That said, language and economy still looks to be a largely unexplored overlap. I can think of two major ideas that may be interesting to discuss.
First, marketing. This is inline with your point about the ‘value’ of words. How do we get into (and stay in) our conscious and subconscious mind through language? Do some words naturally ‘stick’ better and should therefore be valued more? What are the effects of the following:
1) ‘Foreign’ sounding names such as Häagen-Dazs and IÖGO.
2) Famous name changes and re-branding efforts such as Datsun to Nissan, RIM to Blackberry.
3) ‘Catchy’ names such as ‘Bing’ vs. descriptive names such as ‘Microsoft Live Search’.
Second, the way our grammar affects our economic choices. Can the language we speak really have a measurable influence on the way we earn and spend our economic power? I think, intuitively, there must be some deep links. Language is a reflection of the society we live in. Despite a few ‘regulatory agencies’, most languages around the world evolve quite fluidly and could in theory reflect the fiscal tendencies of a region.
One interesting study I stumbled across is one by Keith Chen, a professor of economics at Yale. It concludes that people who speak languages which have ‘strong’ future tenses (i.e. the future person is distinct from the present in colloquial speech) save less money than those who speak languages with ‘weak’ future tenses (as an example of strong vs. weak future tense, in English we say ‘I will meet you at 6pm’ whereas in German and Cantonese one says ‘I meet you at 6pm’). As with any ‘sociology’ result, caveat emptor goes without saying, but the result seems intuitively appealing.
This corroborates a result I saw in a Google Author talk by Kelly Mcgonigal, a professor at Stanford who recently published a book called ‘The Willpower Instinct’. One of her main recommendations for planning for the future is to ‘write your future self a letter’. In one of the studies she mentions, people who have been shown a digitally aged picture of themselves are willing to invest more into a savings account for their retirement. Other studies have shown that when we talk about our ‘future selves’ the same areas of the brain are activated as when we talk about ‘John Travolta’ or ‘Natalie Portman’. So if we speak in the present tense, can we empathize with our future selves and alter our economic choices? It certainly seems plausible.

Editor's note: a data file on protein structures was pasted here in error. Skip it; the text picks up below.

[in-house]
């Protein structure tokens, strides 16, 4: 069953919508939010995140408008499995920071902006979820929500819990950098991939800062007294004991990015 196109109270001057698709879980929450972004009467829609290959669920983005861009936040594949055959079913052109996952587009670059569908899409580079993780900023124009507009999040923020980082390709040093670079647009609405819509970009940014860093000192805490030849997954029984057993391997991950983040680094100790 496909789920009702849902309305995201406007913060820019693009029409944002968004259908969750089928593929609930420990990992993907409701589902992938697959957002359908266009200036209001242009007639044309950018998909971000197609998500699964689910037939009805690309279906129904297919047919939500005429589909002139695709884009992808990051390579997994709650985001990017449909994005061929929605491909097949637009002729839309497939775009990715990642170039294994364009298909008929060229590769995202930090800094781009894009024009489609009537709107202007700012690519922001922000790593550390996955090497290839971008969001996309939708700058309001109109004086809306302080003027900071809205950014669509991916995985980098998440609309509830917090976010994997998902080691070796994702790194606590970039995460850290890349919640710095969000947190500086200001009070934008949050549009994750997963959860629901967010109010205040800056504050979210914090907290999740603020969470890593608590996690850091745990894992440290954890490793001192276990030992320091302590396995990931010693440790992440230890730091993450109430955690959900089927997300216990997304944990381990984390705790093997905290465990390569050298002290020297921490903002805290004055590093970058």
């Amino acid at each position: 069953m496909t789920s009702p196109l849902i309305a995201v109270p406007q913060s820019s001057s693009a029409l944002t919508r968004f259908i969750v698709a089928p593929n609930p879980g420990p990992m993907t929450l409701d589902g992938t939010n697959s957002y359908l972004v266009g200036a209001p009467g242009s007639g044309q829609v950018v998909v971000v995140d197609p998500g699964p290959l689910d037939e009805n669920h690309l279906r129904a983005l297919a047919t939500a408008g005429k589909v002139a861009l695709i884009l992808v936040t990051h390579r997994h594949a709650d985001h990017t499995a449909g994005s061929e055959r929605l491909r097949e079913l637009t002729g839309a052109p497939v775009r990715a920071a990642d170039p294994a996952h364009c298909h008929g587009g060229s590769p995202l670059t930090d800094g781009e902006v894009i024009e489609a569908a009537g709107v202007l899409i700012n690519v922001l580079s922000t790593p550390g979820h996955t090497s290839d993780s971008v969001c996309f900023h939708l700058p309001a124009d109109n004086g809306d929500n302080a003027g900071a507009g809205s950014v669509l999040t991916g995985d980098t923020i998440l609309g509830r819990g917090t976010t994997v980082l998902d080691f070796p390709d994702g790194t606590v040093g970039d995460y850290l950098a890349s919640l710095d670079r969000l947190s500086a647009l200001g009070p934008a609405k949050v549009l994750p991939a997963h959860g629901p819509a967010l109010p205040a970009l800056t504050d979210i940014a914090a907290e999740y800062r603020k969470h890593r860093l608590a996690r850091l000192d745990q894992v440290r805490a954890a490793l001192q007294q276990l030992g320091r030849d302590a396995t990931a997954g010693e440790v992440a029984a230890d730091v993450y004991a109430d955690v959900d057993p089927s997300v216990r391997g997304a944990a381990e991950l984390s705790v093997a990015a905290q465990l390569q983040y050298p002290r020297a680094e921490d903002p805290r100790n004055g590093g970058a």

Post: finished. Rebuttal: anticipated.
Econolinguistics. It isn’t even a branch of academia. Not even a word in the dictionary. But that’s what we do here at Never From Concentrate. We make shit up, poke at it and see what happens.
So where did this come from you may ask Valentin? I took a linguistics course called English Words through Time & Space in my last semester in university and ended up getting into a discussion with my professor on quantifying the value of a word or morpheme based on an analysis of the URL market. My professor quickly and wisely pointed out that the context is everything. For example, the word face in a URL has a different value than face in a trademark or in the copy of a print advertisement. But, in spite of this, would there be a way to quantify these words and come up with an index of the the relative value of each word? The trademark and URL market are the only two avenues I can think of that has a direct word to value association. I mean, you could analyze copy in advertisement and their relative success, but that would be much too difficult to disassociate all the confound variables that come attached with it.
Now, why would someone spend time to actually collect the data and conduct an analysis you may ask? The honest answer is mostly, just cause I kinda want to know. The business answer would be for marketers to use the index to create more effective copy in their advertisement.
But, before I continue to blab on and in hopes of broadening the discussion and blossoming field of econolinguistics, what are your surface level thoughts on the topic? Are there any tangents of the field you find interesting inherently from the conjunction of economics + linguistics?